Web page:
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Preston is a community located about 5 miles west of Dartmouth, near Halifax. Preston was repeatedly resettled with blacks; whenever they moved onto better opportunities, new blacks were settled there.

It was first settled by Black Loyalists. Approximately 150 black families settled there; only half were ever granted land. Potatoes and other vegetables were farmed in the rocky, acidic soil, and sold in the Halifax markets. Most of the landless families worked as tenant farmers for the area's white landowners.

Preston was unusual among the black communities, in that it was somewhat integrated. Whites, as well as blacks, were granted land in the same region; although typically blacks were segregated into separate communities a few miles out of the main towns. There they could be used as a pool of cheap labourers, but were safely out of sight.

It's illustrative that blacks were granted less land than whites even when they were included in the same surveys; evidence of a clear policy to give blacks less than whites. Clarkson commented on the extreme poverty of the Preston sharecroppers in Mission to America.

Preston was completely depopulated by the Sierra Leone emigration; maybe 1/4 of the original blacks settlers remained, and most of them probably had no choice in the matter, given how common it was for sharecroppers to fall into debt to their landlords. Preston was left with large numbers of cleared farms on unpromising land and nobody to farm on them.

A solution was provided almost as soon as the Black Loyalists left, as large numbers of Maroons from Jamaica were deported to Nova Scotia. The history of the Maroons is too complex to adequately describe here, but they were independent societies of escaped slaves. Maroon colonies existed in several places, but those in the mountains of Jamaica were particularly long lived and powerful. During the revolution they had signed a peace treaty with the British, but had soon violated it to liberate slaves. The British decided to move them as far away from Jamaica as possible, and the most likely place was Nova Scotia, recently depopulated and near enough that the move would be simple.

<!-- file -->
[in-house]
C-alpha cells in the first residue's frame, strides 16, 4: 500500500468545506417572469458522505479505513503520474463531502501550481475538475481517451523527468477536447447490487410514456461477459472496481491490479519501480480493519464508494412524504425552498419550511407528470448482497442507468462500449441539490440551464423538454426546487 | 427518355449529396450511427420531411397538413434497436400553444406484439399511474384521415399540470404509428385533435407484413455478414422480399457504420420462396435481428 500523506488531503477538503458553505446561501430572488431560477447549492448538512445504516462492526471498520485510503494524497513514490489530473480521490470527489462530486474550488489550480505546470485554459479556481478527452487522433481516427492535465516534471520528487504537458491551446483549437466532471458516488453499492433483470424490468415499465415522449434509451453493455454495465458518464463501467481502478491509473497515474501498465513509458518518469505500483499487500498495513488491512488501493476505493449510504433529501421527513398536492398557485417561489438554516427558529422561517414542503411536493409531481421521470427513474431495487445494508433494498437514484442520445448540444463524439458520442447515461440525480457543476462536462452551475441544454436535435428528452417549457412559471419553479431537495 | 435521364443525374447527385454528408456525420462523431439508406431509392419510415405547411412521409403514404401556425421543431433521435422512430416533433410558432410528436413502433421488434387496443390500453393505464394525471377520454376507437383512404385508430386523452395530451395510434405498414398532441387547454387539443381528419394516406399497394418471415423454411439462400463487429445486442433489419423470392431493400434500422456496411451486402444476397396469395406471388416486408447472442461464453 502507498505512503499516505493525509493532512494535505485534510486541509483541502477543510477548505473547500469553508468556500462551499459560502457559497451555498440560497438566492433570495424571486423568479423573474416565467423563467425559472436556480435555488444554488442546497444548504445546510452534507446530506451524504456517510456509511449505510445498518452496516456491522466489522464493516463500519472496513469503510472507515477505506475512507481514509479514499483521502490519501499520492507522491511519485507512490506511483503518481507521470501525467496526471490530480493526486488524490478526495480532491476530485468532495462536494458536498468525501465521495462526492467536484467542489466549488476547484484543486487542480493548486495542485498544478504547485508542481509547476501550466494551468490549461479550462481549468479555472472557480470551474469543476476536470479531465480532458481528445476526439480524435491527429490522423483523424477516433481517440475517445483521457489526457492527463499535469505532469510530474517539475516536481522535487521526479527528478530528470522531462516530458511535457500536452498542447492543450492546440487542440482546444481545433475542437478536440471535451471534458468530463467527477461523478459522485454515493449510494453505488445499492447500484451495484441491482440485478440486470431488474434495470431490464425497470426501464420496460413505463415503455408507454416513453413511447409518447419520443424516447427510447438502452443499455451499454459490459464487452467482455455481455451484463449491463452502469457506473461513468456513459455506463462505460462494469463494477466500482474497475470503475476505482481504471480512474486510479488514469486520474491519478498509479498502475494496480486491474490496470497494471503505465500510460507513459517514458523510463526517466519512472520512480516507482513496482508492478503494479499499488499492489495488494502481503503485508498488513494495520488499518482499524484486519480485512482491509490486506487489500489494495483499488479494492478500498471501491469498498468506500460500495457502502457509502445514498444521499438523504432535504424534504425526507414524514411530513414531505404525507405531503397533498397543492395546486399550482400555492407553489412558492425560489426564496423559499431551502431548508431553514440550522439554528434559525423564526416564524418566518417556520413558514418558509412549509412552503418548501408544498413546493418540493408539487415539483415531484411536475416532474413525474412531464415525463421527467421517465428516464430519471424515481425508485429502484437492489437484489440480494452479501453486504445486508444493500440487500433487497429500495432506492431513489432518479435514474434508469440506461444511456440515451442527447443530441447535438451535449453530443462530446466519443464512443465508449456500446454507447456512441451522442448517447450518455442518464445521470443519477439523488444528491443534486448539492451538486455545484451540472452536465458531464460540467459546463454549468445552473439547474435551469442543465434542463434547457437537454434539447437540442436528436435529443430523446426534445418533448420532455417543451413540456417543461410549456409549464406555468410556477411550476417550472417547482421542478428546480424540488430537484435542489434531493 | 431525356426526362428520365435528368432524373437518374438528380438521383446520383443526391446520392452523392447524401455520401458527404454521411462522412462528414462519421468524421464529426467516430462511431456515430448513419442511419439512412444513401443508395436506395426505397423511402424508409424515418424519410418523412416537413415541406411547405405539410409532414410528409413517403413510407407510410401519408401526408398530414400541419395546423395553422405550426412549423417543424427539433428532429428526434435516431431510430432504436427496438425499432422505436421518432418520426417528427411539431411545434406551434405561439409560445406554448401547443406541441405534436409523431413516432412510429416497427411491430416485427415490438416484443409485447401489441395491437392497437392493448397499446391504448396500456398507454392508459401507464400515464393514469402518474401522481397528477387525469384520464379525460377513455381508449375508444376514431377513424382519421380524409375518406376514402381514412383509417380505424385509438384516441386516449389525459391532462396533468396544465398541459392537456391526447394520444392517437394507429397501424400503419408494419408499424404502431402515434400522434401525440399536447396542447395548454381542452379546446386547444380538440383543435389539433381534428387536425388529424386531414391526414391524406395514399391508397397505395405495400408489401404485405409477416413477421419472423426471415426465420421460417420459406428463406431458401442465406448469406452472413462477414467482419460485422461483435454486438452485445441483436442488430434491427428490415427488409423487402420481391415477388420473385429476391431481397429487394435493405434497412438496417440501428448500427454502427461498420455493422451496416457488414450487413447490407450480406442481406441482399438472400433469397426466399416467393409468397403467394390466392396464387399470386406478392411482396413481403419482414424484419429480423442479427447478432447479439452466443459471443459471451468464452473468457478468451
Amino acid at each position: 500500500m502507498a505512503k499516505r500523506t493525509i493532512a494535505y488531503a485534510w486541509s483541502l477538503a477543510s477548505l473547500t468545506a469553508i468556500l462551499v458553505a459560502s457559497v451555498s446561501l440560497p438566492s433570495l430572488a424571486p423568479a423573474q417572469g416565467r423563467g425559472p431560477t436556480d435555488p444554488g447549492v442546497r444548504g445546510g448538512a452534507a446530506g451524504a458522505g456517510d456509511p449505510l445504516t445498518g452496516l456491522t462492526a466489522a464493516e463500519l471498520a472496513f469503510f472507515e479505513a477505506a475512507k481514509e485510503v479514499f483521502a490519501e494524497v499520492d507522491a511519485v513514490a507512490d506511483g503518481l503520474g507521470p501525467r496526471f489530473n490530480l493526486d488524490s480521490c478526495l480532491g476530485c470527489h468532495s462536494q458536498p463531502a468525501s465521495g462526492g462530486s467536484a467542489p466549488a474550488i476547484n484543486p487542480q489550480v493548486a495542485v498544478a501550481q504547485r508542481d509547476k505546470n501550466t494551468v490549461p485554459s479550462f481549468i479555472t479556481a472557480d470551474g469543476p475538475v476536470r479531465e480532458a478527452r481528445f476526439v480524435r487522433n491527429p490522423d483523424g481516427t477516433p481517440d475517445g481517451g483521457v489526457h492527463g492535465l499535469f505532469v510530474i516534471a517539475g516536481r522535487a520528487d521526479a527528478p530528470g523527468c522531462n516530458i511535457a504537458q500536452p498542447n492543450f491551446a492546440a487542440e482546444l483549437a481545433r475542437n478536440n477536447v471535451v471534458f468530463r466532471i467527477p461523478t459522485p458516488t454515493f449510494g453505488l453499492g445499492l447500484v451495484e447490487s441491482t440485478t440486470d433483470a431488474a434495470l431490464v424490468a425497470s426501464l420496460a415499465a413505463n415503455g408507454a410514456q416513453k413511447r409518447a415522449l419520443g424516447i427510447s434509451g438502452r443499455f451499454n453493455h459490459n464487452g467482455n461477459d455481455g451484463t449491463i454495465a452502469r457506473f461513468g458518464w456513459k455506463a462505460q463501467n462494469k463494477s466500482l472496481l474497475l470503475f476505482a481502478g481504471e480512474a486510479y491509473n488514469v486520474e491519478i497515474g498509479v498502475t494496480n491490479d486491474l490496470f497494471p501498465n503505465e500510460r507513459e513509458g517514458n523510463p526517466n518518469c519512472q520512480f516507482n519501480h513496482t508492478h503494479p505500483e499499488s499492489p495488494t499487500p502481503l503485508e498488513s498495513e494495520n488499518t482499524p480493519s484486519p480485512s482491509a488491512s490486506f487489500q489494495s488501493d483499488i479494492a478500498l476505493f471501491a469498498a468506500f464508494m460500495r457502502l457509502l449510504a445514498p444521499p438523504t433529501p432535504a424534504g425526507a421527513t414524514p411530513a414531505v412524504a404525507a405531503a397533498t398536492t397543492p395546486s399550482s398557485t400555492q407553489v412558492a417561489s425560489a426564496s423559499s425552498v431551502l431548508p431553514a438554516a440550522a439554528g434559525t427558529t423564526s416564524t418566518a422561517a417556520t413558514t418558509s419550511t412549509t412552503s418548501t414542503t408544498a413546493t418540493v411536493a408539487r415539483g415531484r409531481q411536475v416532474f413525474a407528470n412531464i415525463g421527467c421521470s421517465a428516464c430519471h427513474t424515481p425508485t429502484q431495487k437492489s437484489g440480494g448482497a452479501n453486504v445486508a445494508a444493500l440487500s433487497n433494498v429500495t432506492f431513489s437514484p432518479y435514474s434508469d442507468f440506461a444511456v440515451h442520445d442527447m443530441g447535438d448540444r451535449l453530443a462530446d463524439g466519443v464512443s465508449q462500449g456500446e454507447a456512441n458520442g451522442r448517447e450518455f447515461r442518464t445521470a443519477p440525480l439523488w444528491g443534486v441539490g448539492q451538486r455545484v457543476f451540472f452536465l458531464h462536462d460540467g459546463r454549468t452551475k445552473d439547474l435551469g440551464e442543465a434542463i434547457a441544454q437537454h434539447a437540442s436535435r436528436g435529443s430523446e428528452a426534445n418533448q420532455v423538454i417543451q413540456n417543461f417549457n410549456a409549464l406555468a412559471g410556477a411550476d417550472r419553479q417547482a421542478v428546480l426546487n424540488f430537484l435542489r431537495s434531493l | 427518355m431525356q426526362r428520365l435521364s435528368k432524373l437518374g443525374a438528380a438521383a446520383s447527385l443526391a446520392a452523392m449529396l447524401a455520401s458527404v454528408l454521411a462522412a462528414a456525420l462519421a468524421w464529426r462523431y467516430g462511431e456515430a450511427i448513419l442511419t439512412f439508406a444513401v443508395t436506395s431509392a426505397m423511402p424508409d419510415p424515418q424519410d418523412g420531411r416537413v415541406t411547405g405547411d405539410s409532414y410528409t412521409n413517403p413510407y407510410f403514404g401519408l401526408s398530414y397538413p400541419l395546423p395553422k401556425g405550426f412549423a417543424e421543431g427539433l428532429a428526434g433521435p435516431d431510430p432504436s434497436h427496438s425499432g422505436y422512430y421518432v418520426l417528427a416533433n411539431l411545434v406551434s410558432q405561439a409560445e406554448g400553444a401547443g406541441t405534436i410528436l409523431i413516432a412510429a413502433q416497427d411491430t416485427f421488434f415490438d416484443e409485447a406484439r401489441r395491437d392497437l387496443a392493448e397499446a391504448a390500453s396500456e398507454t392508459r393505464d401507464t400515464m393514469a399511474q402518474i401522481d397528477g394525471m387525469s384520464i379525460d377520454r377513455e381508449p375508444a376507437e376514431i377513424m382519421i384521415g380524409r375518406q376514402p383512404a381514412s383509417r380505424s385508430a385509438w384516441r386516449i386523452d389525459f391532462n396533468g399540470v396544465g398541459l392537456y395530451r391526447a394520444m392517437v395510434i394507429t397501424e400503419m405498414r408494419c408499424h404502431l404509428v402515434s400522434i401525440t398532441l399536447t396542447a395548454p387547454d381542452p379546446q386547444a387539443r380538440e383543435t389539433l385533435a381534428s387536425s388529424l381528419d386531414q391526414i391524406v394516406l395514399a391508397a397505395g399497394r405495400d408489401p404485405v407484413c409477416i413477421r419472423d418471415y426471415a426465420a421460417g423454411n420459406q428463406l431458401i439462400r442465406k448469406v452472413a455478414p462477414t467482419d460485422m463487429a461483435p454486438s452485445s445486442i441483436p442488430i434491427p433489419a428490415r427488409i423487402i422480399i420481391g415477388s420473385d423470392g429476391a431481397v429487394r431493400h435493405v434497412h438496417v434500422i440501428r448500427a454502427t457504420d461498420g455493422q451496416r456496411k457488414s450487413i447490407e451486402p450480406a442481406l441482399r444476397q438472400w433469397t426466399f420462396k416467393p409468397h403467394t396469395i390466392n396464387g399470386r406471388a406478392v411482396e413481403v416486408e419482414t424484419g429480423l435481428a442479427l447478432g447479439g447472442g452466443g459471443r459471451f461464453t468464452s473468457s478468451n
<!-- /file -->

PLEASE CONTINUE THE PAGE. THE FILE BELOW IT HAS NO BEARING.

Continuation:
There, they were met with the same treatment as the Black Loyalists had, although they were feared and somewhat respected due to their independent warrior tradition. They were largely settled in Preston, where they began farming. Soon they too became resentful and rebellious, and by 1805 they were again transported to a new land; Sierra Leone.

Preston was again deserted, but the next wave of black immigration was more permanent. During the War of 1812, the British again used the tactic of promising freedom to slaves. Thousands fled to Canada, and many were settled in Nova Scotia. Preston was the easiest and most useful location for the people of Nova Scotia, and it is their descendants that mostly make up that community today.

Map showing Preston and Halifax
Preston is located just east of Dartmouth, near Halifax.

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